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The Man Who Quit Goldman Sachs and Wrote a Tell-All Book Gets Trashed by Corporate Media

Wall Street hates Greg Smith for telling the world of rampant abuse in one of its most prestigious firms.

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Smith was in an area where the opportunity for ripping off clients was circumscribed, so he wasn’t likely to have real dirt. If you listened to the 60 Minutes video, what Smith says, in essence, is that the best profit opportunity lies in selling a really complex product to a naive client. After seeing Jefferson County, German Landesbanken, and Australian town councils as world famous stuffees, this should comes no surprise. Smith does provide further confirmation in hinting hard that client who are so trusting that they “don’t know how to ask questions” are well represented in Goldman’s top 25 clients (by profits) list.

Ishikawa who was in the middle of precisely that type of rape and pillage activity (for instance, he was on the team that marketed the Abacus CDO that was subject to a $550 million SEC settlement). By contrast, Smith was selling fairly simple derivatives to pretty savvy clients. From Craig Heimark, who has been in the OTC derivatives business from its early days:

The profile and expertise of buyers of equity derivatives (and equity products generally) are quite different from the profile of fixed income. Obviously, the fixed income buyers are more conservative and looking for a safer, more guaranteed investment product. Because of this, their independent skills to evaluate the investment product sold to them are far lower than buyers of equity. In more formal terms, not only is their utility curve different than equity buyers, their expertise to understand complex products is much lower. Recognizing the skill set differential is important – because one of the standard mantras – to which I subscribe, namely transparency – addresses information asymmetry, but not expertise asymmetry.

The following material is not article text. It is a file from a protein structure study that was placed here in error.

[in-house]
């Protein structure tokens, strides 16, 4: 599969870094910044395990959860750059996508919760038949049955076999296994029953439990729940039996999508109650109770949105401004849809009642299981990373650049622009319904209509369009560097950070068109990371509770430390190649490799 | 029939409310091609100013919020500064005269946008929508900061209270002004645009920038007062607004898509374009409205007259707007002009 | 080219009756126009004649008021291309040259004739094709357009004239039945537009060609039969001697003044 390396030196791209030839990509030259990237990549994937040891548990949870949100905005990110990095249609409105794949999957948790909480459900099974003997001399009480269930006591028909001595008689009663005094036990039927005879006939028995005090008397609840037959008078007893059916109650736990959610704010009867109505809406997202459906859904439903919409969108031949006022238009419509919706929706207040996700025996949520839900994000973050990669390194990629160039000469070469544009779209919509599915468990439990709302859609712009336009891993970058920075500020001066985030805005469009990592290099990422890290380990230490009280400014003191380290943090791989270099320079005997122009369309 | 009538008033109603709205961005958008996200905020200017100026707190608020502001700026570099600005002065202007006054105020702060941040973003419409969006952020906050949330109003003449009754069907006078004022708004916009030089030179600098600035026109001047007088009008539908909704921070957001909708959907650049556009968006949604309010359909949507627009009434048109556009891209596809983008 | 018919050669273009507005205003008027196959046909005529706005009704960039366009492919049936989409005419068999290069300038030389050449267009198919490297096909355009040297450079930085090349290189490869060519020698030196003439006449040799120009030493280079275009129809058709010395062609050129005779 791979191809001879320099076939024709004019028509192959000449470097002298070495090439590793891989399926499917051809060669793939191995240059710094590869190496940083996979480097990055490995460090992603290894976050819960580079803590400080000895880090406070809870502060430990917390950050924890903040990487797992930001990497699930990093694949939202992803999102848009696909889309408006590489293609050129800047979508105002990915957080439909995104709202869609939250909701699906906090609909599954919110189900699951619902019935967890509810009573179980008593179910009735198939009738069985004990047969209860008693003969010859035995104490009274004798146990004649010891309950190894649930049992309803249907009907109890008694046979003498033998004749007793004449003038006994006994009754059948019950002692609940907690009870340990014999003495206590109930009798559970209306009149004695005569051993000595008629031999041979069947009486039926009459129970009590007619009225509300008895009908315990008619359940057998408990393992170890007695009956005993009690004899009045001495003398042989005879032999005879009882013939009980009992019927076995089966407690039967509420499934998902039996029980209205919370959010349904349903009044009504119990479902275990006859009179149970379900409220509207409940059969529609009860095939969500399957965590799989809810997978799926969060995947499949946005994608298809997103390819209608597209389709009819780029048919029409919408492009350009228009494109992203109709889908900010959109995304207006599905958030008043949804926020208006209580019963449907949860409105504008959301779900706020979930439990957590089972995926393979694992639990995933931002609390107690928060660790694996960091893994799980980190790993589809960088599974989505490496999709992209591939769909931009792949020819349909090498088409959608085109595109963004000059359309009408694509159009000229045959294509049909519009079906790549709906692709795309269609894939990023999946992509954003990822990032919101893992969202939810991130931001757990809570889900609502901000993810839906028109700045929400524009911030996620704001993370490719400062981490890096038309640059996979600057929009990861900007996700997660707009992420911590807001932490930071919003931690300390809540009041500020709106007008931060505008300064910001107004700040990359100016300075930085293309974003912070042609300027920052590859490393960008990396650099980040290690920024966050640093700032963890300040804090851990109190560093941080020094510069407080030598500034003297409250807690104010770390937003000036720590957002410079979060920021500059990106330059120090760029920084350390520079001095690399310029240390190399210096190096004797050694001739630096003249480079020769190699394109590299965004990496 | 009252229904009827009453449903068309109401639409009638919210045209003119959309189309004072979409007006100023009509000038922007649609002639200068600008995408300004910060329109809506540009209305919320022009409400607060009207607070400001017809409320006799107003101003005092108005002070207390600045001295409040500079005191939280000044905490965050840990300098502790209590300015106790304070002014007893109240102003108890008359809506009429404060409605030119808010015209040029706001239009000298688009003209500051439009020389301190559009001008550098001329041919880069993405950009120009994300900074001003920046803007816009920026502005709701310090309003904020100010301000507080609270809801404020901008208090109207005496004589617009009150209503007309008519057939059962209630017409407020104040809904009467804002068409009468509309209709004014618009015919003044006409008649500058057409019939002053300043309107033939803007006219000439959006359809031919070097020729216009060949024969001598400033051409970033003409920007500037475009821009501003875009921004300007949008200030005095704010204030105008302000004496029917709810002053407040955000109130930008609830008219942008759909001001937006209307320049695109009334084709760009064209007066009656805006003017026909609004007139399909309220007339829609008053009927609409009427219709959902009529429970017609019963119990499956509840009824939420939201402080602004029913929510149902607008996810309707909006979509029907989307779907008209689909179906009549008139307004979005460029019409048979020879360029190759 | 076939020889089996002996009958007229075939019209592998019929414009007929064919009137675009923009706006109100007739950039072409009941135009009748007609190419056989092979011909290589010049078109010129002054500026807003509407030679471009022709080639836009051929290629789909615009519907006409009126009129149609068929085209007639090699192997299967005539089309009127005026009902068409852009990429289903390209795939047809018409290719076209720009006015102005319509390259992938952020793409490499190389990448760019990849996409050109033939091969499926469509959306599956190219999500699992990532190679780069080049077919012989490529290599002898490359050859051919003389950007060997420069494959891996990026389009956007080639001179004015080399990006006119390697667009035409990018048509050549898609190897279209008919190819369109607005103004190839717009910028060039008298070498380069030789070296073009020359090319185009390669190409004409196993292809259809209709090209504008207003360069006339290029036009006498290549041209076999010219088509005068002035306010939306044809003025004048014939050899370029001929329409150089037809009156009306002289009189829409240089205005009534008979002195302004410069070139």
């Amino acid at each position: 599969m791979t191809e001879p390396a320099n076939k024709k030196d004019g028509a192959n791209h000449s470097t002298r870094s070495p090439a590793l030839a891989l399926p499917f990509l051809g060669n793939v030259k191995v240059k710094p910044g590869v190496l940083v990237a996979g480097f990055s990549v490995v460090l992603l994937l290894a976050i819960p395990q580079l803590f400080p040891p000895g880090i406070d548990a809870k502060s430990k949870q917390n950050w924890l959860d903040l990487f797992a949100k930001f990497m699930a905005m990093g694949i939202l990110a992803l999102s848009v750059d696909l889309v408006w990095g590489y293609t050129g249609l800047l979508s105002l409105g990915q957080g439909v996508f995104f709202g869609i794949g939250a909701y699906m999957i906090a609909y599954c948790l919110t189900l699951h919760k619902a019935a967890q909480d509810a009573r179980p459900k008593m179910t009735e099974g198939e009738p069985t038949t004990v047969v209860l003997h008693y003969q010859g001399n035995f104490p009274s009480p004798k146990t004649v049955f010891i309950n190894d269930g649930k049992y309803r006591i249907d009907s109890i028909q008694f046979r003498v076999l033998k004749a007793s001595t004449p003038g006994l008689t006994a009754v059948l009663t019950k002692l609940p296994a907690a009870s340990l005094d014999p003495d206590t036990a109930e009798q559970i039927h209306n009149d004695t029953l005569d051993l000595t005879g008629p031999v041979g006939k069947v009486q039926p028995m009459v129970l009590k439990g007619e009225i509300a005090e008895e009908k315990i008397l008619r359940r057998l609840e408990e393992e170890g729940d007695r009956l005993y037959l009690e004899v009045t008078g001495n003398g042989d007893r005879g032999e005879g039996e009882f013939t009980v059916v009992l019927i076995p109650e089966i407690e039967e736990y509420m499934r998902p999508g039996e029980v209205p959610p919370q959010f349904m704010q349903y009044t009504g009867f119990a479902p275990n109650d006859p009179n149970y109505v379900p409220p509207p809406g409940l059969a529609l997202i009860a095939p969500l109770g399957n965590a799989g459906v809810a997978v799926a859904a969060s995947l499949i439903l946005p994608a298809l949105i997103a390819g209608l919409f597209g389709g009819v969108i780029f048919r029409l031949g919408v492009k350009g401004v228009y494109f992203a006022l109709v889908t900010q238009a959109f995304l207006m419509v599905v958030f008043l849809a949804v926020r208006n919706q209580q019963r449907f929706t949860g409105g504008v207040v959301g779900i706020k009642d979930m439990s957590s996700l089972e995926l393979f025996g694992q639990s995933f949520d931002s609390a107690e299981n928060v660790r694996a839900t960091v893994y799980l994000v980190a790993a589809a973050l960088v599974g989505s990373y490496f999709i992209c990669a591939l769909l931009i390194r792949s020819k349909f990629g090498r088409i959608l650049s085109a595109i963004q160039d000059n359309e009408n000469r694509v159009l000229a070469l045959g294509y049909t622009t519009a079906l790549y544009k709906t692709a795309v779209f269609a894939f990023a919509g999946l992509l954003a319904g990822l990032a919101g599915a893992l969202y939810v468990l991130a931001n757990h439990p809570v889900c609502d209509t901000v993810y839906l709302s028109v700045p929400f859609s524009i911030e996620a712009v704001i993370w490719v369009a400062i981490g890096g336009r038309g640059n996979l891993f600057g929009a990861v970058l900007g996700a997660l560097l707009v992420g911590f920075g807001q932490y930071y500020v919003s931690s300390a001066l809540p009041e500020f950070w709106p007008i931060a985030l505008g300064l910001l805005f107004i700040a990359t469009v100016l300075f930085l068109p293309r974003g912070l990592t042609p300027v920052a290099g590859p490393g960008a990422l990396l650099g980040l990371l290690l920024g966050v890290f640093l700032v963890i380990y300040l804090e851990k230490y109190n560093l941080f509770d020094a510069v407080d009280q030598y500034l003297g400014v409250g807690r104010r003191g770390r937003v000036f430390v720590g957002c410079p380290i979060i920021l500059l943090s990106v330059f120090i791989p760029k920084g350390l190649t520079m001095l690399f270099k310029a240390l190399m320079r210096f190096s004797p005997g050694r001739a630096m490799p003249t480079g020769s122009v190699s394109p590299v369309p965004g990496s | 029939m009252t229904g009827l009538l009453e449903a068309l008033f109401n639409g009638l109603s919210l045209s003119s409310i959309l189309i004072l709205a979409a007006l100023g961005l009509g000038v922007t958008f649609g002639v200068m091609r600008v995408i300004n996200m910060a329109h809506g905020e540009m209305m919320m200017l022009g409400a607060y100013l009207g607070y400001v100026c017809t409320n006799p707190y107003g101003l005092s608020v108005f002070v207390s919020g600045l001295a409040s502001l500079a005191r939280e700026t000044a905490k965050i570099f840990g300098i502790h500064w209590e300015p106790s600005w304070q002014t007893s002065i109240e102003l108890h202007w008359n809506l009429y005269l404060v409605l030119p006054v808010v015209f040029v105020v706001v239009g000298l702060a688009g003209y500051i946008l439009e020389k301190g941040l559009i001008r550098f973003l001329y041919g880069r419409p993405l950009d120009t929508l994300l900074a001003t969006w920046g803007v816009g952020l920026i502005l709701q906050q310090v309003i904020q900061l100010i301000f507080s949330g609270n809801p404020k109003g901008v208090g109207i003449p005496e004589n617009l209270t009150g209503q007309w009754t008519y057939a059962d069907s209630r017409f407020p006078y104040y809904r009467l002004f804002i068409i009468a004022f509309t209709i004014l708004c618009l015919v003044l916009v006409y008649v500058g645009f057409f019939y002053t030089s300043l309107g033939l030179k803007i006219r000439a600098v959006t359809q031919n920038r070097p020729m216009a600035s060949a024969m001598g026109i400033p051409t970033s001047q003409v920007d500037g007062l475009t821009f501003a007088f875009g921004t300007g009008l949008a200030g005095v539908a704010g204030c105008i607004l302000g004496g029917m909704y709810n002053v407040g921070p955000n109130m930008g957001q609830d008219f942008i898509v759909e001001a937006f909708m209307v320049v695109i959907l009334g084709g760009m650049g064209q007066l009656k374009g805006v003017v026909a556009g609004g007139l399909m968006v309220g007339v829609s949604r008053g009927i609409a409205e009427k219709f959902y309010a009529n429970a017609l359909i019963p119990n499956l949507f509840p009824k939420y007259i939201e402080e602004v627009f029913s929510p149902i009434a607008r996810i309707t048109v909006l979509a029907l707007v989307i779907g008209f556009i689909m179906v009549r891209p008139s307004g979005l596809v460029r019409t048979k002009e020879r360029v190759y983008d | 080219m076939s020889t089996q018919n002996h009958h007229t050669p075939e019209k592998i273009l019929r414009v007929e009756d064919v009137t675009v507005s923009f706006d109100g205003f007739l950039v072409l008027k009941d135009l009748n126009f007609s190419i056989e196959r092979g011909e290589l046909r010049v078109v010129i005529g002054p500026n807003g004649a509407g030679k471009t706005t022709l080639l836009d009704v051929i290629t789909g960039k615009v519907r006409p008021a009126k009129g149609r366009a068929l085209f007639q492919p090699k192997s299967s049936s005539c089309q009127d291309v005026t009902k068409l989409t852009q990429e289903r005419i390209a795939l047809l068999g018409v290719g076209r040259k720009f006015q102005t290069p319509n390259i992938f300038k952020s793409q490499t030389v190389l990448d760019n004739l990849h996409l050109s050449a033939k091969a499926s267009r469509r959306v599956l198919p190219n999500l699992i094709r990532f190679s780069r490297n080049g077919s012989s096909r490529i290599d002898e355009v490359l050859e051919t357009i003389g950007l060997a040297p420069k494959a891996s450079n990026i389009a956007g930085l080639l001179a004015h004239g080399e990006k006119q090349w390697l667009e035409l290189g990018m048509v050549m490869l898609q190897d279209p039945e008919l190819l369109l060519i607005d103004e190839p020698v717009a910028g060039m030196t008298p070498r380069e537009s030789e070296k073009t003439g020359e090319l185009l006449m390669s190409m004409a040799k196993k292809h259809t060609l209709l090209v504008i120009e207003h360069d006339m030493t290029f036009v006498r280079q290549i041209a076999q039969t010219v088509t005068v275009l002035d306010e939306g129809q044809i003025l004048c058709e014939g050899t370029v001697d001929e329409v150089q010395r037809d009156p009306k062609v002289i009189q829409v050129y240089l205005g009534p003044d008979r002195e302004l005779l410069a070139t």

The fundamental assumption that institutions are sophisticated enough to fend for themselves simply does not work in this age of infinite complexity. So your guess that Greg Smith might have a restricted view of abuses is consistent with my observations, and originates with three factors. One – the equity side has fewer abuses because of the nature of the buying segment. Two – Greg may be using a wholesale definition of what is the responsibility of the seller – i.e does it comply with all rules to be a proper product, versus a consumer view ie is is safe for this customer to consume. Three – many of the customers don’t know they are getting fleeced because of the opaque market structure of OTC derivatives and complex structure products (this is more an excess margin to the financial supplier than and product design issue, but it is a market failure nonetheless, because perfect competition assumes perfect information – and we are VERY far from this in OTC and Structured products)

Wholesale market regulation needs to be completely overhauled as a result of several factors, but the most important is technology. Complex product design is fundamentally related to IT systems capacity. Far too much of the blogosphere focuses on greed. People are just a greedy now as ever, but financial products have gone from something that a person of reasonable intelligence and a college education could understand to something that requires at least a specialist degree in financial design from Wharton or perhaps an advanced physics degree. So financial products have become very sophisticated embodiments of Intellectual Property. In the pharmaceutical industry we have elaborate FDA safeguards to ensure the products produced are fit for consumption. The financial market has yet to adjust is regulatory principles to the current set of technologically sophisticated products.

Smith doesn’t get, and therefore couldn’t articulate, the implications of Goldman’s cultishness. Just the way fish don’t recognize that they are swimming in water, Smith likely does not appreciate how insular and inward looking Goldman is. The aggressiveness of Goldman’s response isn’t just to protect its external reputation; it’s also because, on some level, people at Goldman really believe their PR. Look at how remarkably thin-skinned Wall Street employees have been in the wake of the crisis, how utterly unwilling the overwhelming majority are to take any responsibility for blowing up the global economy. Goldman, with its exaggerated sense of righteousness, is even less willing to hear even a very watered down version of reality.